Microsoft has stuck with it’s tried and tested Marvell AVASTAR 802.11ac wireless adapter for the Surface Studio, and they’ve been using this NIC for quite a while on the Surface devices, so this isn’t a surprise. Over the years, the experience with the Marvell adapter has not been the best, although recent driver updates have both improved performance, and made the adapter less prone to not finding networks to connect to.

WiFi Performance - TCP

How times have changed. The Surface Pro 4 in the above graph has the same network adapter, but you can see how far Marvell has come with the drivers. It has been solid so far in regards to connections as well, and hopefully that doesn't change. The Surface Book, with the same adapter, sometimes needs to be restarted to fix the networking even to this day.

The Surface Studio also has the Intel I219-LM Gigabit Ethernet adapter, for those that prefer a wired network connection. It does provide a better experience if you do have a cable handy, since even the best 3x3 802.11ac cards can’t really compete with Gigabit wired.


When it comes to audio, Microsoft had to put some extra work into the Surface Studio to ensure that the audio experience wasn’t impacted by too severely by moving the display. A lot more engineering went into this than you would expect, and the Surface Studio features a total of seven speakers. Apparently the Surface team decided to go big, or go home, so they fit four speakers into a downward firing grille at the bottom of the display, plus there are two additional speakers in the base. The final speaker is a subwoofer to help out on the low frequencies.

Four of the Studio speakers are on the bottom edge of the display, and another two plus a sub are in the base

The sound quality of the Surface Studio is far better than you would expect for a small, tightly packed device like it is, and having the speakers in multiple locations helps out when the display gets moved into the drafting mode, since the ones on the base can now chip in to make up for the speakers on the display no longer as optimally oriented.

The system gets quite loud, and I measured a maximum of 88 dB(A) when playing music, and the sound was not distorted even at maximum volume. The subwoofer definitely helps out too, with decent frequency response even on the low end of the scale. It’s not a home theater in a box by any means, but it would likely be enough for many people.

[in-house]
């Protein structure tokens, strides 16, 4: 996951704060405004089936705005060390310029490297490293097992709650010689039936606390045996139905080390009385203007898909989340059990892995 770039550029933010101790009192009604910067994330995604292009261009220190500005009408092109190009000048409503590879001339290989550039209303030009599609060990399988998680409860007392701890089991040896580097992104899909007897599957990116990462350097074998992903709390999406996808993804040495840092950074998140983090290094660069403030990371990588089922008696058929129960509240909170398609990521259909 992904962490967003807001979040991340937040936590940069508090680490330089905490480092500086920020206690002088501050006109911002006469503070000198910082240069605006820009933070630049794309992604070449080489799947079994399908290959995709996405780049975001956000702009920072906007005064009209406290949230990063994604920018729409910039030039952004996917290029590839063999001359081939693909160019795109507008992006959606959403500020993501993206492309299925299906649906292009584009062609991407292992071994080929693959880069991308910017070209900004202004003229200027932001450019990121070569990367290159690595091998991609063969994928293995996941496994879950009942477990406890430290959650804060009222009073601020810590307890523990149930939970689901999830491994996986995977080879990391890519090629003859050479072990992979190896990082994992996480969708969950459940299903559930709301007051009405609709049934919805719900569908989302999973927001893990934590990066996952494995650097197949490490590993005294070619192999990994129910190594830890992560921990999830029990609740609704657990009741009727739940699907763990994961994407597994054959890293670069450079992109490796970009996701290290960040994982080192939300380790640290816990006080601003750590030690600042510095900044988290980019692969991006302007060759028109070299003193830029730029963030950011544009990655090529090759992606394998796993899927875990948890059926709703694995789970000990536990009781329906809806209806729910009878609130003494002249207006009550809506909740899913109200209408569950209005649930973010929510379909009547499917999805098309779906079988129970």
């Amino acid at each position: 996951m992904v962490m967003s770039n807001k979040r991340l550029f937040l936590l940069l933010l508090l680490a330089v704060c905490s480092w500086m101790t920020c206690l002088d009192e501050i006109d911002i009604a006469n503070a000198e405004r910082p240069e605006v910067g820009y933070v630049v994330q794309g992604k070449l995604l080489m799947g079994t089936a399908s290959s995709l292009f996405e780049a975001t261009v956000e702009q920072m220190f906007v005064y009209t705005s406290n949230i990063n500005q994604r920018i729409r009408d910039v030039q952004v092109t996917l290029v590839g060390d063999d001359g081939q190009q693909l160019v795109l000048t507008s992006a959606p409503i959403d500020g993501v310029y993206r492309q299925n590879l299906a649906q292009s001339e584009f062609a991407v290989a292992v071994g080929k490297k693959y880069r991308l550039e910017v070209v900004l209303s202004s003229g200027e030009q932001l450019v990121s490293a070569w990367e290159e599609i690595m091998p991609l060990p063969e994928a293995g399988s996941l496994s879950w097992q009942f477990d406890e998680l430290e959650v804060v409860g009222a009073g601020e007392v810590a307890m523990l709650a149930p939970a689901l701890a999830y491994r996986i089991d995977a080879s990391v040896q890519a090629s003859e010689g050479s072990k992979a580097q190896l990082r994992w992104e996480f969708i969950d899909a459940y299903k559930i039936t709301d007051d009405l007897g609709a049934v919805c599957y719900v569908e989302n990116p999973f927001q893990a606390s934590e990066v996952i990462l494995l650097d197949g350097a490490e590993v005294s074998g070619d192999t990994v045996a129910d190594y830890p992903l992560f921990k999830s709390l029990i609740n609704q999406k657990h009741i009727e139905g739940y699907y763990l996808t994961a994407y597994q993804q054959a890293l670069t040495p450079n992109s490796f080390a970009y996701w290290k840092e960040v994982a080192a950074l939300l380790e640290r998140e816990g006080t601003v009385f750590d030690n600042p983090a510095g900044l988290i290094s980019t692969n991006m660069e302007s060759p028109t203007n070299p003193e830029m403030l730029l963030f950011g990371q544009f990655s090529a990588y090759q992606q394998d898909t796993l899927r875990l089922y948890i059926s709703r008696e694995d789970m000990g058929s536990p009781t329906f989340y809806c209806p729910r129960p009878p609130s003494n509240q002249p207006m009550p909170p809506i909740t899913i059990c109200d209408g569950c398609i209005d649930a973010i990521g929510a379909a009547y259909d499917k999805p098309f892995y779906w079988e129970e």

Thermals, and Noise

Packing a PC into a space the size of the base of a Surface Studio, especially with a GTX 980M inside, is quite a challenge, but ensuring that the system does not overheat, even under load, is often too much for small devices like this. There are two fans inside the Surface Studio, and they vent out a row of slots in the black plastic underneath the computer.

When discussing the cooling with the Surface team, they were very proud of the work they had done there, especially the amount of heat dissipated per dB of noise. In order to test the thermal capabilities of the Surface Studio, the Tomb Raider benchmark was run continuously at 1920x1080 Ultra settings, which loads the GPU up to 100%.

The cooling system is very good in the Surface Studio, despite the significant heat generated by the GTX 980M. The system was able to run for five minutes at maximum boost clock of 1126 MHz before the GPU hit the thermal limit of 87°C, at which point it reduced its frequency to 1050 MHz over time, and stayed right there for the rest of the test. Perhaps the most impressive bit is that even with the GPU at 100% load, the sound pressure level with a meter over the keyboard, was just 46 dB(A), and the sound frequency is low enough that it isn’t bothersome. Microsoft did their homework on the cooling system, and the Surface Studio is solid under load.

Where it is let down though is at idle. Despite being very quiet under load, at idle, the system still produces 37.5 dB(A), and the fans constantly run. The CPU and GPU idle around 39°C, which is very reasonable, but the sound is always there. It’s not loud, but it’s always there. For me, desktop systems should be almost silent under light workloads, but that’s not the case on the Studio, which is disappointing.

The other issue on the noise side, at least on this review unit, is that there is a small amount of coil whine when the system has the display off, but it’s not yet sleeping. Most likely, this is the power supply, which is also built into the base of the Studio, coping with the reduced power demand since it isn’t driving the display backlight anymore. Once it goes to sleep, it’s not an issue, but the system does wake up periodically to update email, and the like, so even if it is sitting there asleep on the desk, occasionally the coil whine will come back, and the fans kick in.

GPU and Storage Performance Final Words


View All Comments

  • Devo2007 - Friday, January 20, 2017 - link

    With all the bugs of the Surface Pro 4 tablet and Surface Book, I wouldn't call either of them among the best. As for the Surface Studio, it is aimed at such a niche audience that it will probably be quite some time before we see any major issues pop up, but I won't be surprised when (not if) they do. Reply